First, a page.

BC v. BCGSEU, [1999] 3 S.C.R. 3 (“Meiorin”); Senyk v. WFG Agency Network (No. 2), 2008 BCHRT 376 (“Senyk”); Canada v. Mowat, 2008 FC 118, rev’d in 2009 FCA 309 (“Mowat”)

There is no doubt that there has been an explosion of human rights litigation following the Supreme Court of Canada’s 1999 Meiorin decision. It has come to the point that the SCC will be considering the authority to award legal fees to complainants. In Meiorin, the SCC fundamentally altered the way in which human rights complaints were adjudicated by reformulating the duty to accommodate (“DTA”). The employer had to demonstrate that the standard imposed was reasonably necessary and that it was impossible to accommodate without imposing undue hardship on the employer. Despite the direction of the SCC that a “common sense” and practical approach must be taken, many Human Rights Tribunals following the Meiorin decision seem to have ignored or minimized that direction.

Our BC Human Rights Tribunal regularly makes substantial monetary awards in favour of complainants even where there has only been a finding that the employer did not follow procedural aspects of the DTA. But perhaps the most troubling expansion of remedies is the Tribunal’s award of legal fees to complainants.

In Senyk the Tribunal issued a cease and desist order, awarded $35,000 for injury to dignity, hurt feelings and self respect, and $10,000 for expenses. It also ordered the employer to pay all of Senyk’s reasonable legal fees and expenses. While the amount of those fees was not noted in the award such fees could be very costly especially in a case involving expert medical evidence and unique issues of law.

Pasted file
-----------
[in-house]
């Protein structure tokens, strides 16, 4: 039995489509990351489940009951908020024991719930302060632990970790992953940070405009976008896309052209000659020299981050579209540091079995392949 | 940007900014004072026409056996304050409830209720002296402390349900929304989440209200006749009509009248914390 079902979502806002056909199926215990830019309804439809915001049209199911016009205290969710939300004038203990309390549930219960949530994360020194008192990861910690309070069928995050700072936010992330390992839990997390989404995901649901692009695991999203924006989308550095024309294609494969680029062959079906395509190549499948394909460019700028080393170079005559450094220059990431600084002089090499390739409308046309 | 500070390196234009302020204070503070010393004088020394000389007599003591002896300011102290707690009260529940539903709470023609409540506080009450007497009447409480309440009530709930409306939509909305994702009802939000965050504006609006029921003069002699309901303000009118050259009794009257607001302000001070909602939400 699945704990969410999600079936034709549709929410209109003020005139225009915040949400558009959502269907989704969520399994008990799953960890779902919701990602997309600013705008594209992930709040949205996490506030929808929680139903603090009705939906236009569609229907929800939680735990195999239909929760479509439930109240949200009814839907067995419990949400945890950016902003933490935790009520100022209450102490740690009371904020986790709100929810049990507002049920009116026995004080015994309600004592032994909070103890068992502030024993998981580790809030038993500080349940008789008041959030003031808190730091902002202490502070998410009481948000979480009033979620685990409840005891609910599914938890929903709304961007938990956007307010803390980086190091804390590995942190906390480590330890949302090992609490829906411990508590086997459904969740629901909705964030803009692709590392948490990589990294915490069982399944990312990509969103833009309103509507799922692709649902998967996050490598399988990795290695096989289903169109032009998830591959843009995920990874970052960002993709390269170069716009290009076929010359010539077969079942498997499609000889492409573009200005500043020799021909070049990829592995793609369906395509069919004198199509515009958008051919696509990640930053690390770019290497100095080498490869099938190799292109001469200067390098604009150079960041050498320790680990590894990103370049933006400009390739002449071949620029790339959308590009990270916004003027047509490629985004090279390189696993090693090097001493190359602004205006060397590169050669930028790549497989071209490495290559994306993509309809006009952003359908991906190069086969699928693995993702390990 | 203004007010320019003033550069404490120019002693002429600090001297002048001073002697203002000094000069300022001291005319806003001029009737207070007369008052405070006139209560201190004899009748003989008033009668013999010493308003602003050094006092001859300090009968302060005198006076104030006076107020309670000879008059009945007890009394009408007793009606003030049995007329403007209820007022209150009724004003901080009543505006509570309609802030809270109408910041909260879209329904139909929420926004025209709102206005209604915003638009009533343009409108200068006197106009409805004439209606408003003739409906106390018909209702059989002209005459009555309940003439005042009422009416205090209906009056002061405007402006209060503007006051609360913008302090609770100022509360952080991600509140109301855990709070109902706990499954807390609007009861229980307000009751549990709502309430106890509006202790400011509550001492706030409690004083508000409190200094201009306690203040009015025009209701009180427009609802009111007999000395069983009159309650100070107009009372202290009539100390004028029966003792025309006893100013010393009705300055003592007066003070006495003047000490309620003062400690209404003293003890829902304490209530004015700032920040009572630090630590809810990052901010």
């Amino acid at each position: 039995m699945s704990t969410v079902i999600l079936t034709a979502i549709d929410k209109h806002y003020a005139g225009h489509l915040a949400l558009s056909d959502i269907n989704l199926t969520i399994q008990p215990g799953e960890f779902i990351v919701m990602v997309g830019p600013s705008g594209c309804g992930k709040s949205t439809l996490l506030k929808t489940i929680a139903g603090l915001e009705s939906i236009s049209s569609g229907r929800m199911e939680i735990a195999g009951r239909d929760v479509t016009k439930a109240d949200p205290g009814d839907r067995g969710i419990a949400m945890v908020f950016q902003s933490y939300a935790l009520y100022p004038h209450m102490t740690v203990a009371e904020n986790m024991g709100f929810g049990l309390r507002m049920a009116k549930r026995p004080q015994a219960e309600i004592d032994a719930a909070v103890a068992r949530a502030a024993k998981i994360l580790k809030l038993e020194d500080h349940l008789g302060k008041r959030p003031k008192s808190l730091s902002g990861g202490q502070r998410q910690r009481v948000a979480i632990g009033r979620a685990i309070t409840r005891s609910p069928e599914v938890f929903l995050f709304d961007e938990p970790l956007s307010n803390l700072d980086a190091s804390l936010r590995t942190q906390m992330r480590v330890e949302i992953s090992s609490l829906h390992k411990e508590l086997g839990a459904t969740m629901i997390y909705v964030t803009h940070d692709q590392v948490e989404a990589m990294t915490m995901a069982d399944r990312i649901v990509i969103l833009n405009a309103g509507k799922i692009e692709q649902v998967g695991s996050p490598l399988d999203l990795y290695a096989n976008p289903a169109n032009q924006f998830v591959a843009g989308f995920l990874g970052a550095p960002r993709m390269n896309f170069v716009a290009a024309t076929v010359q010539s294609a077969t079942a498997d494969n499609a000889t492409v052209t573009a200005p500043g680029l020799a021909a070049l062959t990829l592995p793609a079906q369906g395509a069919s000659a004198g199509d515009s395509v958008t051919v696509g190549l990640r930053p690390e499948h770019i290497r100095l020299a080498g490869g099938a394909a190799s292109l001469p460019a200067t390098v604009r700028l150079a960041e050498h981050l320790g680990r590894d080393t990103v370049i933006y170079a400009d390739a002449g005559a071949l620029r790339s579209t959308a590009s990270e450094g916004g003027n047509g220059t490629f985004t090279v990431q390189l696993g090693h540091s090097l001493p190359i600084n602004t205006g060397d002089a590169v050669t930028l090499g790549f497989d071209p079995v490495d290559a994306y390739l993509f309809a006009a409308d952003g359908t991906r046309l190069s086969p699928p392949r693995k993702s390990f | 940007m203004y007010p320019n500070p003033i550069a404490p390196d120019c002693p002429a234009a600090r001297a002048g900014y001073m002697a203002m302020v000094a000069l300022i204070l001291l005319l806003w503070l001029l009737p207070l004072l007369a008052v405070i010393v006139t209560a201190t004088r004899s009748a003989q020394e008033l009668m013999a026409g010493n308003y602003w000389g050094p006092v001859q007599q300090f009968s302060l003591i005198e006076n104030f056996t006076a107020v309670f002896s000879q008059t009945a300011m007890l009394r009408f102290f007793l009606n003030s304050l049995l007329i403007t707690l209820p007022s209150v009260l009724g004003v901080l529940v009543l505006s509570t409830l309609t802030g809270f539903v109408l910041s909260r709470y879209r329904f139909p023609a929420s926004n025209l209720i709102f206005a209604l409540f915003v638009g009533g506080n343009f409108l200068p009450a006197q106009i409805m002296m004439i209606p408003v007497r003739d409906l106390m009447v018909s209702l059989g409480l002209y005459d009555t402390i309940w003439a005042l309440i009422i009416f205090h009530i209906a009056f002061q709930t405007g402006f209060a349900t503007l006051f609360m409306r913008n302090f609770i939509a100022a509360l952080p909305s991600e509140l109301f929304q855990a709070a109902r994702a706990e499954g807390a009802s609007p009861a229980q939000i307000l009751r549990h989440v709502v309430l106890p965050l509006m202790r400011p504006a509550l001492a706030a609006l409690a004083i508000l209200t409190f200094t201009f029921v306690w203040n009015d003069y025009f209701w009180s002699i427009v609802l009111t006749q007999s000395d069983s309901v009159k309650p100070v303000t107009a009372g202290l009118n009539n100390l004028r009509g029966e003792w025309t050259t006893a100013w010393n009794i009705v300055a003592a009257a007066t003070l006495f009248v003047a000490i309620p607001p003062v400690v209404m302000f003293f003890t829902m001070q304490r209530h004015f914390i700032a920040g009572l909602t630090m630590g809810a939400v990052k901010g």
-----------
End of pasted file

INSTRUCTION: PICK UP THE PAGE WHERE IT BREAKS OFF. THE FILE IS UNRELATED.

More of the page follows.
The Tribunal in Senyk followed the Canadian Human Rights Tribunal decision in Mowat, which had held it had the authority to award legal fees. However, the Federal Court of Appeal overturned the Mowat decision, finding the Tribunal had no authority to make an award of legal fees under the Canadian Human Rights Act. As a consequence the law in BC is unclear on this issue.

In April 2010 the Supreme Court of Canada granted leave to appeal the Federal Court of Appeal decision in Mowat. Accordingly, the recovery of legal costs will now be decided by Canada’s highest court.

Employers may act in good faith and without intent to breach the substantive provisions of the Code but still be found liable for not following the procedural aspects of the DTA. If the SCC overturns the Mowat decision and finds that Human Rights Tribunals do have the authority to award legal fees to successful complainants, then employers, especially small and medium-sized employers that provide the bulk of jobs in BC, will be subject to potentially crippling cost awards in addition to other damages which may in many cases far exceed the costs of wrongful dismissal and other court actions. We will keep you posted.

NOTE: See Mike’s ‘2012 – Winter’ update on the SCC decision in Mowat in SUPREME COURT OF CANADA LIMITS HUMAN RIGHTS TRIBUNALS’ POWERS